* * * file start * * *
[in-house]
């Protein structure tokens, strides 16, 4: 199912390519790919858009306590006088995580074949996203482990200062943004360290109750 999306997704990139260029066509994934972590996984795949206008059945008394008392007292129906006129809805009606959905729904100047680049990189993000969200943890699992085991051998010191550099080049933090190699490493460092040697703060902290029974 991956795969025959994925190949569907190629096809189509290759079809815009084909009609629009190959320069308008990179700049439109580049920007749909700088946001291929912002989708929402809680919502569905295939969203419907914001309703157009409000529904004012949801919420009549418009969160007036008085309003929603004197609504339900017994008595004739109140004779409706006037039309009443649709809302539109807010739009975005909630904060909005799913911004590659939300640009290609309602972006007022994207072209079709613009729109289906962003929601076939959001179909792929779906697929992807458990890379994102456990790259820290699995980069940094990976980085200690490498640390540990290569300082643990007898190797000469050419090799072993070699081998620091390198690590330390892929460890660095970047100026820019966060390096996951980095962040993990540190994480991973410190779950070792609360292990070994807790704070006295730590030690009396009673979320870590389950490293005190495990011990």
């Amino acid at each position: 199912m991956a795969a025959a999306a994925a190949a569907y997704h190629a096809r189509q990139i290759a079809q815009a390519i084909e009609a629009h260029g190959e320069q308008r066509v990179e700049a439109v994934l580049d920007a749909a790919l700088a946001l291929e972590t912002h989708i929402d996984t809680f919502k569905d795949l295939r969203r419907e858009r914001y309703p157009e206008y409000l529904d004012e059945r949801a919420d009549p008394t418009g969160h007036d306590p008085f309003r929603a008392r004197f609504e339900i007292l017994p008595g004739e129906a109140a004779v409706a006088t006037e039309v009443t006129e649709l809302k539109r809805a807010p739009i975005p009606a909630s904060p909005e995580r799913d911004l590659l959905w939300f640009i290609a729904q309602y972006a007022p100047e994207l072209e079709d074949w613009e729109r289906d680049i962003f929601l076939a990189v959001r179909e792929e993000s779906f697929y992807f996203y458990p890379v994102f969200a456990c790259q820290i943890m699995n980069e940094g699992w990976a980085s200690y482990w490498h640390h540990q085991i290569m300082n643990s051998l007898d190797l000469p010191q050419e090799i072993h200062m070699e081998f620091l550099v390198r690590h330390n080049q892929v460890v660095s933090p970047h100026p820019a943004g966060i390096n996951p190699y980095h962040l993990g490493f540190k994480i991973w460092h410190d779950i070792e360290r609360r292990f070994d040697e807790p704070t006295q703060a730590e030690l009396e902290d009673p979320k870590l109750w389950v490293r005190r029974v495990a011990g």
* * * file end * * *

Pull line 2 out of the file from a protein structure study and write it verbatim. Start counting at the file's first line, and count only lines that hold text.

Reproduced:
């Protein structure tokens, strides 16, 4: 199912390519790919858009306590006088995580074949996203482990200062943004360290109750 999306997704990139260029066509994934972590996984795949206008059945008394008392007292129906006129809805009606959905729904100047680049990189993000969200943890699992085991051998010191550099080049933090190699490493460092040697703060902290029974 991956795969025959994925190949569907190629096809189509290759079809815009084909009609629009190959320069308008990179700049439109580049920007749909700088946001291929912002989708929402809680919502569905295939969203419907914001309703157009409000529904004012949801919420009549418009969160007036008085309003929603004197609504339900017994008595004739109140004779409706006037039309009443649709809302539109807010739009975005909630904060909005799913911004590659939300640009290609309602972006007022994207072209079709613009729109289906962003929601076939959001179909792929779906697929992807458990890379994102456990790259820290699995980069940094990976980085200690490498640390540990290569300082643990007898190797000469050419090799072993070699081998620091390198690590330390892929460890660095970047100026820019966060390096996951980095962040993990540190994480991973410190779950070792609360292990070994807790704070006295730590030690009396009673979320870590389950490293005190495990011990």